Is Pear Juice A Hangover Cure?
By James Petra
Updated on April 18, 2020

Is Pear juice a hangover cure? If you’ve landed on this article, chances are you’ve heard that pear juice is good for hangovers. However, you’re not sure whether it’s true or not.

You’ll hear of all kinds of supposed hangover cures from your family, friends and online. But let’s face it, none of them work that well.

Can pear juice be the answer to your hangover woes?

In this article, we’re going to take a closer look at the nutrients in pear juice to see whether any of them are beneficial for hangovers.

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Causes of a hangover

Before we get into whether pear juice is a hangover cure or not, we first need to go over the causes of a hangover.

Contrary to popular belief, hangovers are not just caused by dehydration. Although it’s a major cause, there are several other factors that contribute as well.

As you probably know, drinking too much alcohol can leave you dehydrated. The reason is, alcohol blocks the release of a hormone called ADH. This hormone is released from your pituitary gland (in your brain) and controls how much water is lost from your kidneys. By blocking its action, it causes your kidneys to flush out water. That’s why, even though you’re drinking lots of fluid when consuming alcohol, there is a net loss of water.(1)

Aside from this, another important cause of hangovers is inflammation. When alcohol is metabolized by your liver, toxic by-products such as acetaldehyde are formed. Acetaldehyde reacts with your cells causing inflammation and damage. In addition to acetaldehyde, congeners in alcohol also cause inflammation. Congener is the name given to the compounds in alcoholic drinks that give them their distinctive aroma and taste. You can read more about this in our article about congeners. (2)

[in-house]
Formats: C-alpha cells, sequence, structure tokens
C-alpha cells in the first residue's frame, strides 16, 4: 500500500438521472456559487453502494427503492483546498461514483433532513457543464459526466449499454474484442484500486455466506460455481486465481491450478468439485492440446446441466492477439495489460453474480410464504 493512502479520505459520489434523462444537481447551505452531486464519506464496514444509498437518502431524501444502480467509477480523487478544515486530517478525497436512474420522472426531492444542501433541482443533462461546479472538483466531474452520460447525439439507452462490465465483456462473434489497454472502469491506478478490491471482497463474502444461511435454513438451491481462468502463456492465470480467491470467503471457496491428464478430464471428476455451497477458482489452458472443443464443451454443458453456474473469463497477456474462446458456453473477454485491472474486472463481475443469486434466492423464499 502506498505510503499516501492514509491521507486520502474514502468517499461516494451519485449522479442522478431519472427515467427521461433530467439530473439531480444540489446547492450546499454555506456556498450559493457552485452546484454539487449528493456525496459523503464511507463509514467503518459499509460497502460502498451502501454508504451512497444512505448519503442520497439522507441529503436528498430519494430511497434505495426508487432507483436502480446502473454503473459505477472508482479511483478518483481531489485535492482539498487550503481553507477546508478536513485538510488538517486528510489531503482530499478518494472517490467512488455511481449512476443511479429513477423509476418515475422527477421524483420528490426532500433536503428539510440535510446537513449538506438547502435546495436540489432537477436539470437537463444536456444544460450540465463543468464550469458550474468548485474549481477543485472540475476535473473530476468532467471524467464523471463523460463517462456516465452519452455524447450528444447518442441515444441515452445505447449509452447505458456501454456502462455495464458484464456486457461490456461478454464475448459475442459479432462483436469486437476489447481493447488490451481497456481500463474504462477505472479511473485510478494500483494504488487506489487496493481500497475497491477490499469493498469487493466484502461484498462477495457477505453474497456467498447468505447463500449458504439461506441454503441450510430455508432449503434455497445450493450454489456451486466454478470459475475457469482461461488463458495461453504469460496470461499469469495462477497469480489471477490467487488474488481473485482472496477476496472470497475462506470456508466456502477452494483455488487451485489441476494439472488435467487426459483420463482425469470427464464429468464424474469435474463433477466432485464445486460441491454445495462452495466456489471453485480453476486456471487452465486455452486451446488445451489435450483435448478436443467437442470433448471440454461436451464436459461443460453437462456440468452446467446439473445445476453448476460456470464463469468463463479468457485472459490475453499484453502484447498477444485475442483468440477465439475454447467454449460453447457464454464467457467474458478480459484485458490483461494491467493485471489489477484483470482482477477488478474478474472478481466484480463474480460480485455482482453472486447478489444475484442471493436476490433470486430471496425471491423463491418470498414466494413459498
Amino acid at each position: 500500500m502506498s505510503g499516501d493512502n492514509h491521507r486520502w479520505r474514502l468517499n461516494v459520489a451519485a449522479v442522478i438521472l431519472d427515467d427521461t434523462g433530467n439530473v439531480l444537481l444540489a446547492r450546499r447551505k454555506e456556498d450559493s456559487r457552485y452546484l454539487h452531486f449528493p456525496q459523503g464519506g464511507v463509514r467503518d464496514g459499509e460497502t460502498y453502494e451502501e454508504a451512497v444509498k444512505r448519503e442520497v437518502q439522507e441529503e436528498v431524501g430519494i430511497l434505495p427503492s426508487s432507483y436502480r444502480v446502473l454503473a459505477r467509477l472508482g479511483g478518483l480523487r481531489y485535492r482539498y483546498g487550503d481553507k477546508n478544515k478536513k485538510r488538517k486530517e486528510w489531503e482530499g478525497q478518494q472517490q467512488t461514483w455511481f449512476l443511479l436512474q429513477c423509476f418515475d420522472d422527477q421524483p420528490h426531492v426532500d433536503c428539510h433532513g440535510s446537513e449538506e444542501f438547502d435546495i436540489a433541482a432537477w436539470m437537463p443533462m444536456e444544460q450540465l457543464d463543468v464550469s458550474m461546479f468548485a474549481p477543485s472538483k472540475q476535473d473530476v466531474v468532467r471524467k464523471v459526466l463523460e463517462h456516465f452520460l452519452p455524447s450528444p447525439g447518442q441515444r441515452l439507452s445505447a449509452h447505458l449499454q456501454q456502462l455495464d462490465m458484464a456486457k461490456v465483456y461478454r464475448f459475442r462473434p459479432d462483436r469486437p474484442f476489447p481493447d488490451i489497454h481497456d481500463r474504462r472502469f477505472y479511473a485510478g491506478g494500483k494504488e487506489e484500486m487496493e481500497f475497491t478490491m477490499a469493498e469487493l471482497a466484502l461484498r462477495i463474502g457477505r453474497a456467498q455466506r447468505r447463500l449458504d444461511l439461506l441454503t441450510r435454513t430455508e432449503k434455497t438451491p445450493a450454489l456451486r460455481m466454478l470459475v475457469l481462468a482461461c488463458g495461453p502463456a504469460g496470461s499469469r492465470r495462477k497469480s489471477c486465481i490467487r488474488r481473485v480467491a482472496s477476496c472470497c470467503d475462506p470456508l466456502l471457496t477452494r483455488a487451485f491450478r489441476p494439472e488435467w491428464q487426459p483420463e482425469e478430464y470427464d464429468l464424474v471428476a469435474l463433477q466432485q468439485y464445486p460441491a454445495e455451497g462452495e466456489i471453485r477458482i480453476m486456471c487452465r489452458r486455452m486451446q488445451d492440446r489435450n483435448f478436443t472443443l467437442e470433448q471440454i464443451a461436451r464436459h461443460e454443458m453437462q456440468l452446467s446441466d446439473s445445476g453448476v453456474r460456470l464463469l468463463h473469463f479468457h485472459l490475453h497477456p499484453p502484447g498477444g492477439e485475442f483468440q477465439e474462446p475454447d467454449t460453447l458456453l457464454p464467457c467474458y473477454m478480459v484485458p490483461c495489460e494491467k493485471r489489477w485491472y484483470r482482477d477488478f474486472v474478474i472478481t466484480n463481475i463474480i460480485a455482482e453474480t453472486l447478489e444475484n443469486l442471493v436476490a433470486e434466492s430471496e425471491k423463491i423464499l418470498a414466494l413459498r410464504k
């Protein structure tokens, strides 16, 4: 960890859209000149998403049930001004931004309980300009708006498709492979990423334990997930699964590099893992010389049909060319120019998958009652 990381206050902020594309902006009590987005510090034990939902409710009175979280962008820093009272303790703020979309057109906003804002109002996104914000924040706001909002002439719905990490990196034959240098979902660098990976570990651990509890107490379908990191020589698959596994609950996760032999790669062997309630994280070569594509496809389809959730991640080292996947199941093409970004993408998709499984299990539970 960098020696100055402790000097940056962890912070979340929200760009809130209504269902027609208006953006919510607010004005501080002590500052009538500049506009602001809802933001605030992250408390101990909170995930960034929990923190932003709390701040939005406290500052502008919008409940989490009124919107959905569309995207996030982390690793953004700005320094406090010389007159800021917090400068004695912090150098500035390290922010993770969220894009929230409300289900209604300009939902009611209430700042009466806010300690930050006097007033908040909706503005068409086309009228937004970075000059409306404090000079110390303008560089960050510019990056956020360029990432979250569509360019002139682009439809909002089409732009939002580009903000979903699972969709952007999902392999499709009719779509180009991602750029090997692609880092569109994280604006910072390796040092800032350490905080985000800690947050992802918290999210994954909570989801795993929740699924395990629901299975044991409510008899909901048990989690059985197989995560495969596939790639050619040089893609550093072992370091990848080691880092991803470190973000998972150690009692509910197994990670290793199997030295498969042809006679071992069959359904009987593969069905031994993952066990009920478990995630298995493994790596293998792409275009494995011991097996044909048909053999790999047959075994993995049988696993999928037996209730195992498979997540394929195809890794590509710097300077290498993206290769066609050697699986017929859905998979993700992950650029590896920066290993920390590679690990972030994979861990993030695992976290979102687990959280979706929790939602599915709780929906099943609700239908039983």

In addition, the above causes of a hangover, sleep is also another factor that’s often overlooked. Drinking is associated with late nights and fewer hours of sleep. Furthermore, drinking alcohol also greatly reduces the quality of your sleep.

The bottom line: The symptoms of a hangover are caused by a combination of the factors mentioned above.

Nutrients in pear juice

Pears come in many different varieties. Bartlett, Bosc, and D’Anjou pears are among the most popular.

A standard sized pear contains the following nutrients:

  • Calories: 100
  • Protein: 1 gram
  • Carbs: 30 grams
  • Fiber: 5 grams
  • Vitamin C: 12% of the Daily Value (DV)
  • Vitamin K: 5% of DV
  • Potassium: 5% of the DV
  • Copper: 15% of DV

In addition to this, like other fruits, pears are rich in polyphenols. These are antioxidants that protect cells from oxidative damage. In fact, most of this benefit is from the skin (or peel) of the pear. So make sure to eat it whole.(3)

The bottom line: Pears are a decent source of folate, vitamin C and copper They’re also a good source of polyphenol antioxidants, especially in the peel.

With the science out the way, next up we’ll look at whether pear juice works as a hangover cure.

Is pear juice a hangover cure?

First things first, a “hangover cure” is something that will take away your symptoms completely. Clearly pear juice, or nothing else as a matter of fact, will achieve this.